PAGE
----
divest

verb
di·​vest | \ dī-ˈvest How to pronounce divest (audio) , də- \
divested; divesting; divests

Definition of divest

transitive verb

1a : to deprive or dispossess especially of property, authority, or title divesting assets to raise capital was divested of his rights divesting herself of all her worldly possessions encouraged the university to divest itself from fossil fuels
b : to undress or strip especially of clothing, ornament, or equipment Christmas trees divested of their ornaments
c : rid, free
2 : to take away from a person

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Other Words from divest

divestment \ dī-​ˈves(t)-​mənt How to pronounce divest (audio) , də-​ \ noun

Did you know?

Divest is one of many English words that come from the Latin verb vestire (to clothe) and ultimately from the noun vestis (clothing, garment). Others include vest, vestment, invest, and travesty. Divest and its older form devest can mean to unclothe or to remove the clothing of, but the word had broader applications even when it was first being used in the 16th and 17th centuries. In the opening scene of Shakespeare's King Lear, Lear uses the term to mean rid oneself of or put aside:

"Tell me, my daughters
(Since now we will divest us both of rule,
Interest of territory, cares of state),
Which of you shall we say doth love us most?" In addition to clothing, one can be divested of power, authority, possessions, or burdens."

Examples of divest in a Sentence

The company is divesting 8 of its 20 stores. We may have to divest assets to raise capital.
Recent Examples on the Web Last year, the Minnesota State Board of Investment voted to divest from companies that derive more than a quarter of their revenue from thermal coal. BostonGlobe.com, 10 June 2021 Investors already holding shares in the 59 companies listed have one year to divest from them. Arkansas Online, 5 June 2021 In the 1980s, the council directed the city to divest from South Africa due to the apartheid regime. Emily Opilo, baltimoresun.com, 26 May 2021 The bill also calls for pension funds, such as the state employees and teacher retirement systems, to divest from companies that cut ties with oil and gas. Allie Morris, Dallas News, 21 May 2021 Pressure is building on the investment giant T.I.A.A. to divest from fossil fuels. Bill Mckibben, The New Yorker, 19 May 2021 In 2016, the Rockefeller Family Fund pledged to divest from fossil fuels, including its stake in Exxon. Matt Egan, CNN, 13 May 2021 Meanwhile, advocates have proposed the BREATHE Act to divest federal resources from policing and invest in new approaches to community safety. Donna Owens, Essence, 3 May 2021 However, financial institutions must also be willing to divest from companies who remain unwilling or unable to align with climate goals. David Carlin, Forbes, 2 Mar. 2021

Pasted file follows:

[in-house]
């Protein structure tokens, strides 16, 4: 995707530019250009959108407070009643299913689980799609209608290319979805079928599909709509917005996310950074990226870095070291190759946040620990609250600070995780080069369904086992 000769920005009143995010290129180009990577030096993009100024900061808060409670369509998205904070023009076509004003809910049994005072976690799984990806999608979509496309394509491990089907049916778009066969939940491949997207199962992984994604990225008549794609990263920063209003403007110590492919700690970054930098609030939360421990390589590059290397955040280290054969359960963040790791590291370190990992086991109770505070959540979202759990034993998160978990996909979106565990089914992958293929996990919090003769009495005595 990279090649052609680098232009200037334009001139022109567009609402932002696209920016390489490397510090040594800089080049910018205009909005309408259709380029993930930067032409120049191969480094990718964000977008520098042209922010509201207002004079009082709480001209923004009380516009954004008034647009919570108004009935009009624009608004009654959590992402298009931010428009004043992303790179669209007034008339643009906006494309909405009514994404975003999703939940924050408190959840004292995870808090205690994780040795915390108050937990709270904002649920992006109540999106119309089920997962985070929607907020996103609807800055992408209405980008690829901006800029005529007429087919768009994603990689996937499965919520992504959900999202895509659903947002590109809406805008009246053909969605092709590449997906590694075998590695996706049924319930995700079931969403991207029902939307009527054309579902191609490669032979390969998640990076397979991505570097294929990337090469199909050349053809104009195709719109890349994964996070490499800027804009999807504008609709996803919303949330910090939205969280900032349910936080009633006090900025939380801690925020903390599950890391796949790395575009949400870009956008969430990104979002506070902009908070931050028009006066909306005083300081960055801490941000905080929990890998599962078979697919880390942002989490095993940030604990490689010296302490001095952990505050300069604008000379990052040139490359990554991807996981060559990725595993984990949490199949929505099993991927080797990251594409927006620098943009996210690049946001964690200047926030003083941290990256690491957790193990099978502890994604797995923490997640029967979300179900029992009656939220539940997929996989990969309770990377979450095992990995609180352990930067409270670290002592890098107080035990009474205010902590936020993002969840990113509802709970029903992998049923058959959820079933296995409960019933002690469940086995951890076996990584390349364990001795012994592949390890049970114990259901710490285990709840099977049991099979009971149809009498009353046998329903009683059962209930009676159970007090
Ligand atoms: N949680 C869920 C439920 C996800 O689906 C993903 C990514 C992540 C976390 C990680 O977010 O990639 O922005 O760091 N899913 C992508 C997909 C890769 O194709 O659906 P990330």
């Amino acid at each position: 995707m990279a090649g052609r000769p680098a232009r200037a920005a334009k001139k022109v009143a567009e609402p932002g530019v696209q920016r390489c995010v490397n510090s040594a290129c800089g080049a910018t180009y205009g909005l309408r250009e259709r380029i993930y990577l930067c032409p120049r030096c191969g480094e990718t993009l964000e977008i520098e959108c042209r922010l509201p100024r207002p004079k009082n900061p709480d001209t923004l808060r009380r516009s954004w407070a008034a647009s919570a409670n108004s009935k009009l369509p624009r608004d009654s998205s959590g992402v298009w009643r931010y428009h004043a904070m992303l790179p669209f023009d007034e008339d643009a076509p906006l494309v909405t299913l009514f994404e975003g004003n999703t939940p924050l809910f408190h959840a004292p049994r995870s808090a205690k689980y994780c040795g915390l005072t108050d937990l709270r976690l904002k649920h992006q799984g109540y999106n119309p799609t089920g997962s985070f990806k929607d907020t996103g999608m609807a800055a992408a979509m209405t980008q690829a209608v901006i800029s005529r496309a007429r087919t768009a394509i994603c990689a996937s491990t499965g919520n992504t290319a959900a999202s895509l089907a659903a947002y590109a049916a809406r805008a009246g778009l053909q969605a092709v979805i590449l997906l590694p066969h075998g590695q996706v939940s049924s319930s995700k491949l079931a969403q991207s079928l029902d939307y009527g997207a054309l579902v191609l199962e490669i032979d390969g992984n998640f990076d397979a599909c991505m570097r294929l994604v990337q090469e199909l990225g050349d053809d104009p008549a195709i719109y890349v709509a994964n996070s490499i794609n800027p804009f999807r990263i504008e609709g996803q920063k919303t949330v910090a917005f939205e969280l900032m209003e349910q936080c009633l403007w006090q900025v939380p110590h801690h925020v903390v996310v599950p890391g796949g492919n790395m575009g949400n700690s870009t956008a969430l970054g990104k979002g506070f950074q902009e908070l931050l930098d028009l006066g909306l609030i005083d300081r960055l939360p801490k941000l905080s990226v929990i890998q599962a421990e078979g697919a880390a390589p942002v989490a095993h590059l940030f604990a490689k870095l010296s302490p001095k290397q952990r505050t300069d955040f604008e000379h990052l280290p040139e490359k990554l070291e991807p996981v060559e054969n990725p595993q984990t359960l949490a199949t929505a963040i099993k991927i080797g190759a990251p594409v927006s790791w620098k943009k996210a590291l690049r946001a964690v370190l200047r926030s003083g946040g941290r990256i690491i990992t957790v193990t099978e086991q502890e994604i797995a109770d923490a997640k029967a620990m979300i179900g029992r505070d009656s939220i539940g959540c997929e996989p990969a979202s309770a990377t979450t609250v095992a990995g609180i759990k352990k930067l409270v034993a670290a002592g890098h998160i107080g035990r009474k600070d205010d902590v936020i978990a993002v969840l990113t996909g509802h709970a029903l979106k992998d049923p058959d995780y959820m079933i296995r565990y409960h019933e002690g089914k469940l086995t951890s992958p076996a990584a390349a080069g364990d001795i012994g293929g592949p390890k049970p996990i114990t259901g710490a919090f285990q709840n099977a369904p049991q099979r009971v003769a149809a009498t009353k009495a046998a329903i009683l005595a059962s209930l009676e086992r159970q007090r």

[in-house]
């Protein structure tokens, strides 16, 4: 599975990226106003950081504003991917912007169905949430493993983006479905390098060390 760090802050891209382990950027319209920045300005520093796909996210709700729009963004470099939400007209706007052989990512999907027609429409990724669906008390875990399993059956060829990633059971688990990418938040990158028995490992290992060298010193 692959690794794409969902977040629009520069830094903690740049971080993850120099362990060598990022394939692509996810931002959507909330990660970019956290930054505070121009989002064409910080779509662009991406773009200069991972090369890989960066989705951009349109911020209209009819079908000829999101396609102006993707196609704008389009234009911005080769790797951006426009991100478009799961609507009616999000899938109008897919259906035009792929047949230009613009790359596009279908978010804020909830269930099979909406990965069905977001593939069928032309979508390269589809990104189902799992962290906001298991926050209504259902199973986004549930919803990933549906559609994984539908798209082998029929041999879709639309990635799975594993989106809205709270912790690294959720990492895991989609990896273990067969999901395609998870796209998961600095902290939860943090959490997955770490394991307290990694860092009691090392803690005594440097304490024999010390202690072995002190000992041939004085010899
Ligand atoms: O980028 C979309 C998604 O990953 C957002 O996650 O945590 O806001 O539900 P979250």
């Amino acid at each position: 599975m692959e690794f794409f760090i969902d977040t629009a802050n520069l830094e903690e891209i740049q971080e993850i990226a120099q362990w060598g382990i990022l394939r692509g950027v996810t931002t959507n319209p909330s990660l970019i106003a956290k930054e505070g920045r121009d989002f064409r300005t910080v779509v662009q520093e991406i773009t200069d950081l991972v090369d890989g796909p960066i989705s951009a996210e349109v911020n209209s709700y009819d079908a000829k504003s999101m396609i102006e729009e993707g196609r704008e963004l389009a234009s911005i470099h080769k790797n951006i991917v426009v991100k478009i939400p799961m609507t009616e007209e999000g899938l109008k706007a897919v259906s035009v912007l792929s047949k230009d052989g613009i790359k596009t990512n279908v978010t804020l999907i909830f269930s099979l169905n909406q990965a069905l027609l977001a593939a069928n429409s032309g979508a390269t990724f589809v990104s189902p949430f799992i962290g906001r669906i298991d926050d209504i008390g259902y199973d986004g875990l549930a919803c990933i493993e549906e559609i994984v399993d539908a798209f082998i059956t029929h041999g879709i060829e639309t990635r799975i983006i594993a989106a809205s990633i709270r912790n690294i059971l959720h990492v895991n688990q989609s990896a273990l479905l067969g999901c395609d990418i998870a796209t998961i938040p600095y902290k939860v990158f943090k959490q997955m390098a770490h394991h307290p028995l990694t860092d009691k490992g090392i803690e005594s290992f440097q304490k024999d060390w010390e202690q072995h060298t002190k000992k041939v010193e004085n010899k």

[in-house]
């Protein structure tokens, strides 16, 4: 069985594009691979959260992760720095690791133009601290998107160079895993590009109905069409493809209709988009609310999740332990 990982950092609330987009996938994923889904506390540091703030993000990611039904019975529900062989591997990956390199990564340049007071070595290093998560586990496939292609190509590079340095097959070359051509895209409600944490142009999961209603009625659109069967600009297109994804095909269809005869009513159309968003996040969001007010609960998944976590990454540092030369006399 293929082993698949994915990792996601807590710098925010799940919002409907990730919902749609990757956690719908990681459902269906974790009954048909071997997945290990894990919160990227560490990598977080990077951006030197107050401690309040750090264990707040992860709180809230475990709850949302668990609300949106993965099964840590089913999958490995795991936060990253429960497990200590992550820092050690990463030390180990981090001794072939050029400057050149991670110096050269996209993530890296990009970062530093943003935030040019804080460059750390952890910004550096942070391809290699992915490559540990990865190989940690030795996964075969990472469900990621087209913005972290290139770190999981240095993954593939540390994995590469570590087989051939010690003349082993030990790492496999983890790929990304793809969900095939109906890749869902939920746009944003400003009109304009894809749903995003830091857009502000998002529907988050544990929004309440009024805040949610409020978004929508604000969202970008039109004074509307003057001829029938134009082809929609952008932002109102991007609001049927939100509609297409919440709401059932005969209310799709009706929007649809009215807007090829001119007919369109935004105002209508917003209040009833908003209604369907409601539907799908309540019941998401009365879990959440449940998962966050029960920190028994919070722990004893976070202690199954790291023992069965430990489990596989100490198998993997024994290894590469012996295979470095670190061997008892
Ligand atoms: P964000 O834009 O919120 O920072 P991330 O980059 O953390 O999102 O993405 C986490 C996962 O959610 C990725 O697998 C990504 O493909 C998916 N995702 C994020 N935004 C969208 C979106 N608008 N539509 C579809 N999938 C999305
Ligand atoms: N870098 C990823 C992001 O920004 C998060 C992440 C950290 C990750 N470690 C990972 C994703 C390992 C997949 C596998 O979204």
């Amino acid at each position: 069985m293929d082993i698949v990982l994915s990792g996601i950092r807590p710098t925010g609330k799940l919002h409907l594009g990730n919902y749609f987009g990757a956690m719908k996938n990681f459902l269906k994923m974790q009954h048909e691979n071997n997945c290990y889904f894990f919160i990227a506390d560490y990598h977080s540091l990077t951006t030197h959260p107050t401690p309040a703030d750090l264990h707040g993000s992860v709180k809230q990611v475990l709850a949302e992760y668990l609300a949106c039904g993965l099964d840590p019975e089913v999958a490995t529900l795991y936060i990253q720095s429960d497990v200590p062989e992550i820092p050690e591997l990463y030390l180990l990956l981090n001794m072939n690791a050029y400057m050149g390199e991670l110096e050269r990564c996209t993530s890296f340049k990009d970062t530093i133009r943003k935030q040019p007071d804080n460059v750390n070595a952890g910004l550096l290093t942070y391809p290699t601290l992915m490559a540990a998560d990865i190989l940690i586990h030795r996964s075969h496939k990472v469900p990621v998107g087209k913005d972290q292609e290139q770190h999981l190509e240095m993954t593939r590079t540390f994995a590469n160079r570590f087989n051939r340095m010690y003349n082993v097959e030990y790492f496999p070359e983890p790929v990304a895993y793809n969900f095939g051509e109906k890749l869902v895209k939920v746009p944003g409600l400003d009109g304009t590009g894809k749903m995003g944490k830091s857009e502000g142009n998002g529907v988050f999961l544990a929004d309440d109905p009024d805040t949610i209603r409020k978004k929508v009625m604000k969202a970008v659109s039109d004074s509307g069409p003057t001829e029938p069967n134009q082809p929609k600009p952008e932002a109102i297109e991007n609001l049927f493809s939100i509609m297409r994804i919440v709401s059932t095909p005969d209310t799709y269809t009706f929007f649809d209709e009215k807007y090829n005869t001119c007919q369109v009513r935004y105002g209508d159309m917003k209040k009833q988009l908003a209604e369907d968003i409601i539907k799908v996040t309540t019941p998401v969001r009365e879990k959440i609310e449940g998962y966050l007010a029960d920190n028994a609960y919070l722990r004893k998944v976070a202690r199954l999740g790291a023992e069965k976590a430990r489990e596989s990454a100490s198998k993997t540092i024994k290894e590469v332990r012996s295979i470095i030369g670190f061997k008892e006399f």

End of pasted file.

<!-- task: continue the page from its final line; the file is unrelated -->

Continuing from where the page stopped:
These example sentences are selected automatically from various online news sources to reflect current usage of the word 'divest.' Views expressed in the examples do not represent the opinion of Merriam-Webster or its editors. Send us feedback.

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First Known Use of divest

1623, in the meaning defined at sense 1a

History and Etymology for divest

alteration of devest

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Statistics for divest

Last Updated

14 Jun 2021

Cite this Entry

“Divest.” Merriam-Webster.com Dictionary, Merriam-Webster, https://www.merriam-webster.com/dictionary/divest. Accessed 18 Jun. 2021.

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More Definitions for divest

divest

verb

English Language Learners Definition of divest

finance : to sell (something valuable, such as property or stocks)
di·​vest | \ dī-ˈvest, də- How to pronounce divest (audio) \

Legal Definition of divest

: to deprive or dispossess (oneself) of property through divestiture

Other Words from divest

divestment noun

History and Etymology for divest

Anglo-French devestir, literally, to undress, from Old French desvestir, from de(s)-, prefix marking reversal + vestir to dress, from Latin vestire

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